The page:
Saturday, April 11, 2009

Moldova Has Proof Romania Involved In Riots President

CHISINAU, Moldova (AFP)--Moldova's president Friday said he had specific proof of Romanian involvement in anti-Communist riots this week that sparked a diplomatic crisis with Romania.

Communist President Vladimir Voronin said liberal opposition parties had spoken at the highest level with the Romanian embassy and Romanian "citizens and combat specialists" had taken part in the riots.

It was the latest verbal attack by the Moldovan authorities against neighboring Romania.

"What we know already constitutes a basis of proof in this sense," he said.

The Communists cemented their eight-year dominance of Moldovan politics in the weekend polls, gaining 60 of the 101 seats in the new parliament which will soon decide on a successor to Voronin.

But the results triggered major unrest as an anti-communist youth movement, supported by the opposition, took to the streets to denounce the elections as flawed.

Dozens were wounded and almost 200 arrested after the riots that saw protesters storm parliament and hurl furniture onto the street below.

In stark contrast to the scenes of chaos this week, only a handful of protesters Friday responded to a new call by opposition youth groups to denounce the election.

After boasting of using restrained tactics in that protest, Voronin has vowed to clamp down hard against any future riots in Europe's poorest country.

In his new comments, Voronin accused the liberal opposition of initiating the riots, saying they had used students with the help of criminals to launch an attempted "street putsch".

"Only the extraordinary sang froid of the Moldovan authorities allowed thousands of young lives to be saved and return the political process to a relatively normal routine," he said.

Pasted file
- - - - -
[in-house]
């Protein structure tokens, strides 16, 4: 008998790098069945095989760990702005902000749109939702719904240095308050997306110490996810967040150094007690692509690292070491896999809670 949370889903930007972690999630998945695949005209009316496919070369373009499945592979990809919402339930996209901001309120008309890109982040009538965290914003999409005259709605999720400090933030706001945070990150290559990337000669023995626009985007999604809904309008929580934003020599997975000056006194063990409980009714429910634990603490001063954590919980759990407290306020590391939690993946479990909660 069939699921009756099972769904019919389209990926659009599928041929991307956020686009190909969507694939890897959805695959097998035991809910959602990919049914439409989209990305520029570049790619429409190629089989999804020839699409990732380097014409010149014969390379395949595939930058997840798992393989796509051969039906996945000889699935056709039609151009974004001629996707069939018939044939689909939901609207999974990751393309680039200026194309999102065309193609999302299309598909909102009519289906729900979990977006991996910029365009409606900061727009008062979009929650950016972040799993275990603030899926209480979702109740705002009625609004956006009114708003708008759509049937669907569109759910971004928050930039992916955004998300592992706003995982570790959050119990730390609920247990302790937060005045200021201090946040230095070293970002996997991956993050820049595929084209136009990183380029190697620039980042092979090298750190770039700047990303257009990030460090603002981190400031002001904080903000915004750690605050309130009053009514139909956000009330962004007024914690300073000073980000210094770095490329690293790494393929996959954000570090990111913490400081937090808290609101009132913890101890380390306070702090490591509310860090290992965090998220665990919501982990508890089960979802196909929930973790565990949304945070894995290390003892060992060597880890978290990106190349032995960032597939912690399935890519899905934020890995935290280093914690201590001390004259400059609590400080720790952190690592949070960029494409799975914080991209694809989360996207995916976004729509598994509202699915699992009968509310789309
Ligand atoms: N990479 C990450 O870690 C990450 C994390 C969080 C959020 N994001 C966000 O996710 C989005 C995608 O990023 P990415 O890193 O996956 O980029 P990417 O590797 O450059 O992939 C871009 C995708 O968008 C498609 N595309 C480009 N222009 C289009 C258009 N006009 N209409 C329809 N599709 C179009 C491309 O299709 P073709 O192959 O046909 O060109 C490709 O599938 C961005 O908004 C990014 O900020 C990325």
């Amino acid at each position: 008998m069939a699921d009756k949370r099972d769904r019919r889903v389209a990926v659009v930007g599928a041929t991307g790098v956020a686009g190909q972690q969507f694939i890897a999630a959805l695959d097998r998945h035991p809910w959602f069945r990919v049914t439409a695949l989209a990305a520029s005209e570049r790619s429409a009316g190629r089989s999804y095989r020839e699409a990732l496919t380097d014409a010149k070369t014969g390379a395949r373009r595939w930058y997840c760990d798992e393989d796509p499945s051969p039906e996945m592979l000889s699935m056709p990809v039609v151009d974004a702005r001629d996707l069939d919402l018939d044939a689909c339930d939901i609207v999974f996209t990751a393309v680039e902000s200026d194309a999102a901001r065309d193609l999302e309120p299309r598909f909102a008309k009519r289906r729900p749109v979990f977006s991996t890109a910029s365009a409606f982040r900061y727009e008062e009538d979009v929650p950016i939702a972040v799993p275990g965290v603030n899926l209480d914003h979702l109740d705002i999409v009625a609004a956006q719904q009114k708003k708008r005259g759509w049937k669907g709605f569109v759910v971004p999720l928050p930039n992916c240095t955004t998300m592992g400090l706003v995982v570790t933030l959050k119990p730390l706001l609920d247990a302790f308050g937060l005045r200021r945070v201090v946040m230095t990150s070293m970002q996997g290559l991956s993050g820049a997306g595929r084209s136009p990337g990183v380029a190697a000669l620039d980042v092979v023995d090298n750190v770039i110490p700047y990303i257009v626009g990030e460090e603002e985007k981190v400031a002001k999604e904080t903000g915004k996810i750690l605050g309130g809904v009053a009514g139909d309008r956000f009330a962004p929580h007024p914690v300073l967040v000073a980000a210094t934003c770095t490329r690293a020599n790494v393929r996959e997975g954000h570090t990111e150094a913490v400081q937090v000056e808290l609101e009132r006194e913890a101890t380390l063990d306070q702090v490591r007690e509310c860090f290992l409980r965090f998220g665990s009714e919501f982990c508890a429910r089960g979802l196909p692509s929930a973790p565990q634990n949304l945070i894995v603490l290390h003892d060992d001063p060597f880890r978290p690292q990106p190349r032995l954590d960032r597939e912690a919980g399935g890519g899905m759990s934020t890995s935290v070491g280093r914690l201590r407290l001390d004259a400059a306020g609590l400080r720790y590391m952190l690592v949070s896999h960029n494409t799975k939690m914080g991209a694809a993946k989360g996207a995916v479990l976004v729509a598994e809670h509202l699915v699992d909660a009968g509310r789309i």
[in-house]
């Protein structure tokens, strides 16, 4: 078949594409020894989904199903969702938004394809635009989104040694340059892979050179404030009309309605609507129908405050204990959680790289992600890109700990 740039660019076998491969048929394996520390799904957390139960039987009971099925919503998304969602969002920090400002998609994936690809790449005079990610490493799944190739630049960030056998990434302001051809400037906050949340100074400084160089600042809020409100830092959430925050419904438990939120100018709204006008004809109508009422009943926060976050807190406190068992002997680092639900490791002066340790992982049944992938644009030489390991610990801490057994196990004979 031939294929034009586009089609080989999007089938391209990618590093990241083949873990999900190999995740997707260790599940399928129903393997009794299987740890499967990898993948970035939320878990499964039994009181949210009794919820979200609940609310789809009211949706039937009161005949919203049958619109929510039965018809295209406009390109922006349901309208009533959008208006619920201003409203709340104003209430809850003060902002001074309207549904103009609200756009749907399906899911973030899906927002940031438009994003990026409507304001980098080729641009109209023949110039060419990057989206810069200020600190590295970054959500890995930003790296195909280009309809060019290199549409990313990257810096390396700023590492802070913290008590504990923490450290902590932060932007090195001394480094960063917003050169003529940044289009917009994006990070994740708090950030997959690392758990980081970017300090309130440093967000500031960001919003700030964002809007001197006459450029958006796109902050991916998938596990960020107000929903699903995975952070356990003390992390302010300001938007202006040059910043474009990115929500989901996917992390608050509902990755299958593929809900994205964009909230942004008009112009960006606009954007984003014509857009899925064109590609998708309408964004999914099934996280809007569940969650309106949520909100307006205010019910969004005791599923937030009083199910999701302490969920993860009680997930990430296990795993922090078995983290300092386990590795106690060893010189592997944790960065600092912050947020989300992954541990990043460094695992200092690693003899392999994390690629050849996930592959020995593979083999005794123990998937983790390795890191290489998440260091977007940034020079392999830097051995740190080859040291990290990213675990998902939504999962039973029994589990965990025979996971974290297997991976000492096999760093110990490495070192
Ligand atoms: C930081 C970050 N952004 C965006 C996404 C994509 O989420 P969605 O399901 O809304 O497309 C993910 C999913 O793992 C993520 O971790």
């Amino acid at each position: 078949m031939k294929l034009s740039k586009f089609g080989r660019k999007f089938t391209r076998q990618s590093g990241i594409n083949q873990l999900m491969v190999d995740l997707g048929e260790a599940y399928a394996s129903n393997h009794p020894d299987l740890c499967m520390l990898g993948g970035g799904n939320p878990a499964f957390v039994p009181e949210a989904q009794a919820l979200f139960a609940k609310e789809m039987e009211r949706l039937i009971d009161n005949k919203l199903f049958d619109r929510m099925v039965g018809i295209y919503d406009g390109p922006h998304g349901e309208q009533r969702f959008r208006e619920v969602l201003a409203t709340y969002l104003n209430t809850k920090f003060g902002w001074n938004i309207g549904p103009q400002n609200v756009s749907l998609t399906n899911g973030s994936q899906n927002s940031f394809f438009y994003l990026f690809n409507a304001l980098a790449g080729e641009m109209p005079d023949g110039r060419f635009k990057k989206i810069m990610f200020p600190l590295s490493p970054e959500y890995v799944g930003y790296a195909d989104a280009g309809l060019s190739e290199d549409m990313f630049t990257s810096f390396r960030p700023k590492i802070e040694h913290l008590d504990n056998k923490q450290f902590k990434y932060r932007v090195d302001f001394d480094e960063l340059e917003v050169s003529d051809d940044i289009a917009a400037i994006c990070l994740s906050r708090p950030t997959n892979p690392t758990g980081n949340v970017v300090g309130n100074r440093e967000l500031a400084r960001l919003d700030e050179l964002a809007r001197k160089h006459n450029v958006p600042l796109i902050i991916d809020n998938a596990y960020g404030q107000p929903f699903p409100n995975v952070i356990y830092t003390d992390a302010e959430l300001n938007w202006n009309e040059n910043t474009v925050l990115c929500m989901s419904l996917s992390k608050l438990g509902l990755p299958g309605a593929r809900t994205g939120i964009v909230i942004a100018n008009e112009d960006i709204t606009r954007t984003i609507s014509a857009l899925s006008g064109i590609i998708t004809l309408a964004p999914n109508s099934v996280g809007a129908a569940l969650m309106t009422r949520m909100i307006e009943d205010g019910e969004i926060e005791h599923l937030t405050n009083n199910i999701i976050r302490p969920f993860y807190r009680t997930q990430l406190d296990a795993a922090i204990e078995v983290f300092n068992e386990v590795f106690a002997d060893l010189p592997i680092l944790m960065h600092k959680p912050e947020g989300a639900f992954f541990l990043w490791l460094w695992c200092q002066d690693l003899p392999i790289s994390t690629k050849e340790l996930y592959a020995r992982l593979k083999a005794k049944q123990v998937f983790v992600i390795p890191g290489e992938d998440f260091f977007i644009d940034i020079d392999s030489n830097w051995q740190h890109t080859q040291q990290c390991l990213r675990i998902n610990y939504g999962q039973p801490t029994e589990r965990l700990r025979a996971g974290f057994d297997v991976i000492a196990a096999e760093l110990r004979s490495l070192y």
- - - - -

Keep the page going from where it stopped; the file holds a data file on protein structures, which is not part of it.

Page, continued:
There has been concern over the fate of those arrested after the demonstrations and Amnesty International has urged the government to distinguish between troublemakers and peaceful activists.

Youth opposition groups summoned supporters using telephone SMS text messages and social networking Web sites at the start of the week but the turnout exceeded their expectations and events rapidly swung out of control.

The established political opposition was also apparently caught out by the protests, acknowledging they had been established by youth groups and were taken aback by their magnitude.

Election results released Wednesday showed the Communists garnered 49.48% percent of the vote, gaining 60 parliament seats - one less than the three- fifths required for the party to control the presidential election.

The new parliament will elect a successor to Voronin who has served the maximum two mandates allowed.

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